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Working with alternatives pedagogies that work

A month ago in my blog ‘are alternative pedagogies good foryour teaching’ I proposed a series on Models-Based practice or MBP. Howeversince then I have been unable to convince my guest bloggers to blog and my timehas been caught up in matters of work. I thought before tackling this series thatI would remind my readers what MBP was. What follows is a hybrid summary writtenby David Kirk and me for a paper we are writing on MBP. Questions and commentsat the bottom please.

In a recent exposition Kirk (2010) examinedthe critical, yet unrealised, importance of research in affecting practice andpolicy in physical education. Despite the warning that half all publishedresearch is only read by the author(s) Kirk argued that models-based practice(MBP) (as a derivative of Metzler’s (2005) instructional models) was astrategic approach to physical education that sought to align  curriculum knowledge, teaching strategy andlearning outcomes.

In his book InstructionalModels for Physical Education, Metzler (2005) claimed that content isusually practitioners’ first concern when thinking about teaching. Furthermore,the teaching of physical education mainstays such as games remains relativelyunchanged across the grade levels and experience of students; with the gameitself being broken down into the same components and tasks follow the same orsimilar sequences. This method of instruction matches the exasperated claim bySiedentop (2002) that physical educationalist persistently teach the sameintroductory units of work regardless of the age and past experiences of thestudents. Consequently, content is very much the organising centre for physical education teaching. As analternative Metzler urged teachers to considering instructional models as abetter organising centre. Indeed, the call “there is no one best way to teachphysical education” has been widely propounded yet nonetheless content-basedpedagogies continue to dominate in the gymnasium.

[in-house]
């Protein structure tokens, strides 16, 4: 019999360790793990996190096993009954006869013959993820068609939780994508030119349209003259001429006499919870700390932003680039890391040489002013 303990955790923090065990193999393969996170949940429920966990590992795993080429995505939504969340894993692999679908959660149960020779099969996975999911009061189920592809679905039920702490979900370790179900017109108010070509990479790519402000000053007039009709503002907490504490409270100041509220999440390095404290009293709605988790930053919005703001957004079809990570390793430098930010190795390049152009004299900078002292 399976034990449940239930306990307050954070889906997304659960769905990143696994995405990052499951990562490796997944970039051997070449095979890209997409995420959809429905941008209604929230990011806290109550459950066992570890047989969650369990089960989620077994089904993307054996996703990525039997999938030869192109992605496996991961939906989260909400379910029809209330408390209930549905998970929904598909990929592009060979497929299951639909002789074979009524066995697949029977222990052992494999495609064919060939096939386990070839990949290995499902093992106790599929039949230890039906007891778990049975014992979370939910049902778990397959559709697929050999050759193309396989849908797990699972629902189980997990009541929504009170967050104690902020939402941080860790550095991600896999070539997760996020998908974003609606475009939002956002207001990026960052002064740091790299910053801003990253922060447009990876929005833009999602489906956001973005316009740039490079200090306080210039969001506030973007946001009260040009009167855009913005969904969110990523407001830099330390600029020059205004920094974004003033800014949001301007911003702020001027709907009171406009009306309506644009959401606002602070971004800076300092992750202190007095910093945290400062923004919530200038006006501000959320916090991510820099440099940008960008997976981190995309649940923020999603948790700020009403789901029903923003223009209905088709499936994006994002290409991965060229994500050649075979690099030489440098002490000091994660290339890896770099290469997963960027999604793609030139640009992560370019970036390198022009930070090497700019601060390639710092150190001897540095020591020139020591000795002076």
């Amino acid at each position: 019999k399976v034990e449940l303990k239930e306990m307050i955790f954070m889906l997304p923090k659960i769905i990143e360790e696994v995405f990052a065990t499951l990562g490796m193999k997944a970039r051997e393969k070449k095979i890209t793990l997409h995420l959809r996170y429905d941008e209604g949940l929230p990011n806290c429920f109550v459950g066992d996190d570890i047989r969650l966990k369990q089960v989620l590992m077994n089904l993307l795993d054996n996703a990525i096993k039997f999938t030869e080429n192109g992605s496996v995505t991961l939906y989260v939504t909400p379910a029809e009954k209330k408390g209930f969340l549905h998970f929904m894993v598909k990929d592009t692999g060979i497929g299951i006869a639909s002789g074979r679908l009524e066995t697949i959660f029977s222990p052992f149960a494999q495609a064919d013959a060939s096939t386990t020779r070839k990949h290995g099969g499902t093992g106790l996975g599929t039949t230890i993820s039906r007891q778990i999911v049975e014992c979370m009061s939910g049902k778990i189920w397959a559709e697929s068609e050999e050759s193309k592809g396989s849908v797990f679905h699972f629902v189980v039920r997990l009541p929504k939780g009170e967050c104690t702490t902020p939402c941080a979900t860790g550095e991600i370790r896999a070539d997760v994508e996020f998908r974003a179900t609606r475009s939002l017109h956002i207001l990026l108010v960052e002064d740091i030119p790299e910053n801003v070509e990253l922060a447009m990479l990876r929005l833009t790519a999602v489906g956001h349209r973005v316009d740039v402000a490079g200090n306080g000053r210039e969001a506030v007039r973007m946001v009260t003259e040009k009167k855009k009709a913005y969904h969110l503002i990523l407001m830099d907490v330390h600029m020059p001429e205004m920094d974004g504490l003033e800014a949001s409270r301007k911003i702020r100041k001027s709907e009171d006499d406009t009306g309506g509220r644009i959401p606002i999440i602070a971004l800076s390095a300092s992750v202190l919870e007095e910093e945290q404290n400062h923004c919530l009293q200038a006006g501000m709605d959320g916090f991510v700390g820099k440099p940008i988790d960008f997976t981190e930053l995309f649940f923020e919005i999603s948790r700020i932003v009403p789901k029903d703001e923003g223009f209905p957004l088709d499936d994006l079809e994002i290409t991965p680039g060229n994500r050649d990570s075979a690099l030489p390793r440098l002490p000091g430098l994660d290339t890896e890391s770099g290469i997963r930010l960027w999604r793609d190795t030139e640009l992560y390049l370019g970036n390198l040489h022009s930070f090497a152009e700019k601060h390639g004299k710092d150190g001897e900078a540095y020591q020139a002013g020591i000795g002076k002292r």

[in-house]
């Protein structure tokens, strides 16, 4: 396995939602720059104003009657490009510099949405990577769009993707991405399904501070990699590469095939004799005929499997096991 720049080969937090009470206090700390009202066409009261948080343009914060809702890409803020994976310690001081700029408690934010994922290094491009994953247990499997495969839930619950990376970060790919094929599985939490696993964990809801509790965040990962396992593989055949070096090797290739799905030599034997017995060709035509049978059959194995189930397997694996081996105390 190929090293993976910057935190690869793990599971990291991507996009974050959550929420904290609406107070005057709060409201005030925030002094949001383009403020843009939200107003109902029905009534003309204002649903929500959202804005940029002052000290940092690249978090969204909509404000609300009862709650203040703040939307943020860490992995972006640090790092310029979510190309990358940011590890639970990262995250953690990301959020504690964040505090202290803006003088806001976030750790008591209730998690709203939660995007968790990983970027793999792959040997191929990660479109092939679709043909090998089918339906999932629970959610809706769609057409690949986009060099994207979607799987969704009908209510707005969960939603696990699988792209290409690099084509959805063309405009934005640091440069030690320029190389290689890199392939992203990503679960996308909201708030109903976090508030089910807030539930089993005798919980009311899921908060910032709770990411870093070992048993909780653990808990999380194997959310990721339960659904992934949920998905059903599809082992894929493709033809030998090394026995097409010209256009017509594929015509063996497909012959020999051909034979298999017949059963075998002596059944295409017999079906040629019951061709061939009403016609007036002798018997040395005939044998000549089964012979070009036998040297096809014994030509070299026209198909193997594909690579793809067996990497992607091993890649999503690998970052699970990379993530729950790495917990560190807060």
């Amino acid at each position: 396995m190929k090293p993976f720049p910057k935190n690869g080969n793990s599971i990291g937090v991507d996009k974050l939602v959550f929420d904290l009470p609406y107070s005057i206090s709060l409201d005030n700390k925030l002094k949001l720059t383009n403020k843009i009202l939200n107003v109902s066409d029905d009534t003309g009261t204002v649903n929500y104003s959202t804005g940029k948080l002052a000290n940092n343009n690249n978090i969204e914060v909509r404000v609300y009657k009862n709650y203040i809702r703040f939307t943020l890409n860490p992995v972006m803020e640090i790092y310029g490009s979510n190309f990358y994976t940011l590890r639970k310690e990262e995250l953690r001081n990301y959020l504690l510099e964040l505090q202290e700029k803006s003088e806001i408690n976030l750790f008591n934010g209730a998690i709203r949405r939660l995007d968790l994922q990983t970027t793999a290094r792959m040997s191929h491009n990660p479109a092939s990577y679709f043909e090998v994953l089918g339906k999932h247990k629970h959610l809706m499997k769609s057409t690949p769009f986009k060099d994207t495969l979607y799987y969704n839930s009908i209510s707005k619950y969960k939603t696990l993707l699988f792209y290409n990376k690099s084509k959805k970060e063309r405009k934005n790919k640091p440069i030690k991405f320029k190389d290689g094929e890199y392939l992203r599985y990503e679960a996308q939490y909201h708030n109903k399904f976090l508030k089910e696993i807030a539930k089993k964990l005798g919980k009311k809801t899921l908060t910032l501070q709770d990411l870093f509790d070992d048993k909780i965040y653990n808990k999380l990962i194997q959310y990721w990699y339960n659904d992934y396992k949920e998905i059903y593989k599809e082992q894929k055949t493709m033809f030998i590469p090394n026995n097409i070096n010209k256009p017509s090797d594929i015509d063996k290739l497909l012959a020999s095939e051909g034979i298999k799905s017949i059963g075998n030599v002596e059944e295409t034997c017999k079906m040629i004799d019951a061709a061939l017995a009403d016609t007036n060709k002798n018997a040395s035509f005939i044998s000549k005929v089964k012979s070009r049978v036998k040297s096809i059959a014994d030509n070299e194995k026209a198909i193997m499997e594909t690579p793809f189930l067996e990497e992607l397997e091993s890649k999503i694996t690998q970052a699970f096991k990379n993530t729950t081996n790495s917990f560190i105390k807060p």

In arguing against the near-identical practices of teachersMetzler posited that physical education, with its broad-ranging and diversecontent, presents complex challenges. This complexity suggests there is a needfor multiple models of practice. He argues (2005, pp. 24-28) that by taking amodels-based approach, a number of benefits ensue. For example, programmeplanning and coherence can be improved, learning domain priorities (cognitive,physical, affective) can be more clearly identified, and an instructional themeidentified for each model. These benefits in turn assist the organization ofteacher and student outcomes from a unit of work and because outcomes areprimary considerations in planning permit the valid assessment and verificationof learning.